Hey reporters! You can run, but you cannot hide. Sooner or later, the tiny flock of activists known as the Westboro Baptist Church will show up in your zip code. We've had some interesting GetReligion discussions through the years about the people behind the signs, including a thread focusing on the question of whether mainstream journalists should simply ignore them.
The problem with that approach, of course, is that these protests affect real people -- such as the grieving families of soldiers killed in action. The Westboro crew is also raising important First Amendment issues, for better and for worse. It's kind of like trying to ignore the Neo-Nazis as they march through Skokie, Ill., the suburban Chicago home of scores of Holocaust survivors.
So a small cell of Westboro Baptist members showed up the other day and the Indianapolis Star put the focus of the resulting story right where it needed to be -- in the statistical insignificance of the demonstrators. Here's the top of the story:
The protesters were outnumbered by the counter-protesters -- by about 200-to-5 -- ... at North Central High School.
As five people from the self-proclaimed Westboro Baptist Church gathered on the north side on East 86th Street about 3 p.m., a crowd of about 200 gathered on a sidewalk on the south side of the street outside the high school.
The Westboro group earlier had announced plans to picket the high school to protest a performance of The Laramie Project, a play about the slaying of a gay man in Wyoming and its effect on the community. About 22 Indianapolis police officers also had gathered at the school.
In other words, it was business has usual. However, I do want to note the journalistic strangeness of the phrase "self-proclaimed Westboro Baptist Church." What's that all about? There are legions of different kinds of Baptists, from national conventions (think Southern Baptist Convention, etc.) to totally independent, we-answer-to-God-alone congregations that range from megachurch size all the way down to congregations in which the leaders can count the membership on one hand.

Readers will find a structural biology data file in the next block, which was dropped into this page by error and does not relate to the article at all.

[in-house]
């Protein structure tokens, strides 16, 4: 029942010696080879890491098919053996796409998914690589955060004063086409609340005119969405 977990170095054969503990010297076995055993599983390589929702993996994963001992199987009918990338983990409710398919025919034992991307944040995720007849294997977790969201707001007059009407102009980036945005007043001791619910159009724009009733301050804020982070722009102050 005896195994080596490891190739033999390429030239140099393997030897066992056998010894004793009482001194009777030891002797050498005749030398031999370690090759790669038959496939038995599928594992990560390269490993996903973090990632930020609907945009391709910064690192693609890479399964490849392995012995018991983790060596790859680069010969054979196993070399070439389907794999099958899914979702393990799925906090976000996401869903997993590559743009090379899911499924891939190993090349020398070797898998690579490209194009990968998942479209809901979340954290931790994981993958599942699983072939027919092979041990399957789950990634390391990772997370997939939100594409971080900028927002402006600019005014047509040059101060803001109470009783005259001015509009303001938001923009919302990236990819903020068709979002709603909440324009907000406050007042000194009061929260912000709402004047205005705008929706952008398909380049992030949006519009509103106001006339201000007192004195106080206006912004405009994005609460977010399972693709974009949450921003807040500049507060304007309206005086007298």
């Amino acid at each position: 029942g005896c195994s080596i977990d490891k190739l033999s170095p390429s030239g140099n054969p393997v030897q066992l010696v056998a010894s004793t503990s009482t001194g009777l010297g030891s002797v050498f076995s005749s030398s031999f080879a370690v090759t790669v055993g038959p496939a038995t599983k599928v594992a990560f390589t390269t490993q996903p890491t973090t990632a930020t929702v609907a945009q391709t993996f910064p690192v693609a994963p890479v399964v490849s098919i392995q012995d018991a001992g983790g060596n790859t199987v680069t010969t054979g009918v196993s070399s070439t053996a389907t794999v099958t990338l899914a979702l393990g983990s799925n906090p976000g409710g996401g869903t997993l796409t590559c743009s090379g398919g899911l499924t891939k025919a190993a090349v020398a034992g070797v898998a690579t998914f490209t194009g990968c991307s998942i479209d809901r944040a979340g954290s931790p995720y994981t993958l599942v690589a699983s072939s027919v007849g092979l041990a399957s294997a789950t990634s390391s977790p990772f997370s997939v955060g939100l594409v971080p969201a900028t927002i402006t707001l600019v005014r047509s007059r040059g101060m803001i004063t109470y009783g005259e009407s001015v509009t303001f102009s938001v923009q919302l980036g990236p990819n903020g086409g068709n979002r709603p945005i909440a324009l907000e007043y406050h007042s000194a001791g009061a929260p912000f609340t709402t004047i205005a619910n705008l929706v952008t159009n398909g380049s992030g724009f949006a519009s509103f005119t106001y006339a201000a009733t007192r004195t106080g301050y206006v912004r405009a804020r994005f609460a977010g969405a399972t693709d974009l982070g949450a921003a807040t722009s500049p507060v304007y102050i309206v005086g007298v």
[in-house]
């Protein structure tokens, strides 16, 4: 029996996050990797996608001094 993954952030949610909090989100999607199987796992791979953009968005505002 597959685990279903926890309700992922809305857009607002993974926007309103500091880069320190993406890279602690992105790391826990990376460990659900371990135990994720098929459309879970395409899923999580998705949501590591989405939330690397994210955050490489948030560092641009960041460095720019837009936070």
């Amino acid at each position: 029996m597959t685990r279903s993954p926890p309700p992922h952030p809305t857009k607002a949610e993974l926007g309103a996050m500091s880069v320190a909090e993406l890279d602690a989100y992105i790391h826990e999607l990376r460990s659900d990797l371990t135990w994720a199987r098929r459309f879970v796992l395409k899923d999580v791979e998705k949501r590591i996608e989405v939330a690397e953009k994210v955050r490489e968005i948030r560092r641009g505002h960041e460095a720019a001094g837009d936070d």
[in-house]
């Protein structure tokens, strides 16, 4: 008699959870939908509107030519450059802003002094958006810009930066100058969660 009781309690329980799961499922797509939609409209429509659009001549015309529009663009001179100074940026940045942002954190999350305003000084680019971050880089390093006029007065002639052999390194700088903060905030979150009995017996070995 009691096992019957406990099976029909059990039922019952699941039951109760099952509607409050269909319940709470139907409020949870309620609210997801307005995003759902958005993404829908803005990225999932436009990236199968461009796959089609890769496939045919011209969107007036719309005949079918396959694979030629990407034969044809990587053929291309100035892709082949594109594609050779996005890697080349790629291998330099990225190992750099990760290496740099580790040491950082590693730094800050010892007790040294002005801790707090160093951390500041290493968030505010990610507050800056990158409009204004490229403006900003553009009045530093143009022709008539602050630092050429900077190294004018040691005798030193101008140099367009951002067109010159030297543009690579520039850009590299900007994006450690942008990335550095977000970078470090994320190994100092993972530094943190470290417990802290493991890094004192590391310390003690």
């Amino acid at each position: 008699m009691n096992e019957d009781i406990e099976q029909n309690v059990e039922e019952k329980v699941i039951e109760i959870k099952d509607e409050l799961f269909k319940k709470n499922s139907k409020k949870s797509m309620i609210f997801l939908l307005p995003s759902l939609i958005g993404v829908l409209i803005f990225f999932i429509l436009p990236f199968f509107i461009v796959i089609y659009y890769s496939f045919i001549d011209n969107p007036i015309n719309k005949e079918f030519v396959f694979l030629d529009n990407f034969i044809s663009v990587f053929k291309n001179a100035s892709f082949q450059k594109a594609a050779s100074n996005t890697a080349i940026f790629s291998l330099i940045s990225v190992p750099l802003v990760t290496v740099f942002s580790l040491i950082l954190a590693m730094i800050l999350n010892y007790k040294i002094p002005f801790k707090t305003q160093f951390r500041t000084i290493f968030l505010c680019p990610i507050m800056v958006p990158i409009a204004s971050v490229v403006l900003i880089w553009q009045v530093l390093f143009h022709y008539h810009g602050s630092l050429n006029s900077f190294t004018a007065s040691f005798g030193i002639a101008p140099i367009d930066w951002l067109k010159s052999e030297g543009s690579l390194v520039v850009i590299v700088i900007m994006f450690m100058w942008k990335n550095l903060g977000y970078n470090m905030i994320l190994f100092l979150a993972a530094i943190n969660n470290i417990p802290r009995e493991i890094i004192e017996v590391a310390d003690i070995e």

Who or what is a "Baptist"? A Baptist is someone who says he or she is a Baptist. Surely there is someone on the Star staff who is part of an independent Baptist flock and can explain this to the copy desk? I guess every simple independent congregation in American is "self-proclaimed" to one degree or another. What's the point?
The rest of the story consists of quotations from counter-protesters and others who were there to oppose or control the Westboro crew.
I do have another question: Did the editors who assigned this story specifically instruct the reporter and the copy desk to omit any quotes at all from the protesters?
I realize that the Westboro people tend to say the same things over and over. However, it does help to let the public know what they are saying, thus illustrating the views that are at the heart of the First Amendment cases that continue to swirl around them.
So what's the goal? Here's some questions I would ask, if stuck on the sidewalk covering these people. What are their doctrines? What scriptures do they use to justify their outrageous tactics? And we already know that they are rejected by the religious left and secular authorities. So what do evangelical and even self-defined fundamentalist Christians in the area think of these views? How do patriotic conservative Christians feel about this "God hates America" crowd?
Call other voices in the middle and on the right. Please.
Put everyone on the record, on the left and right.
What is the journalistic case for only quoting one side of this particular story? What is the journalistic case for only quoting the "usual suspects," when it comes to talking to those who oppose the Westboro folks? Just asking.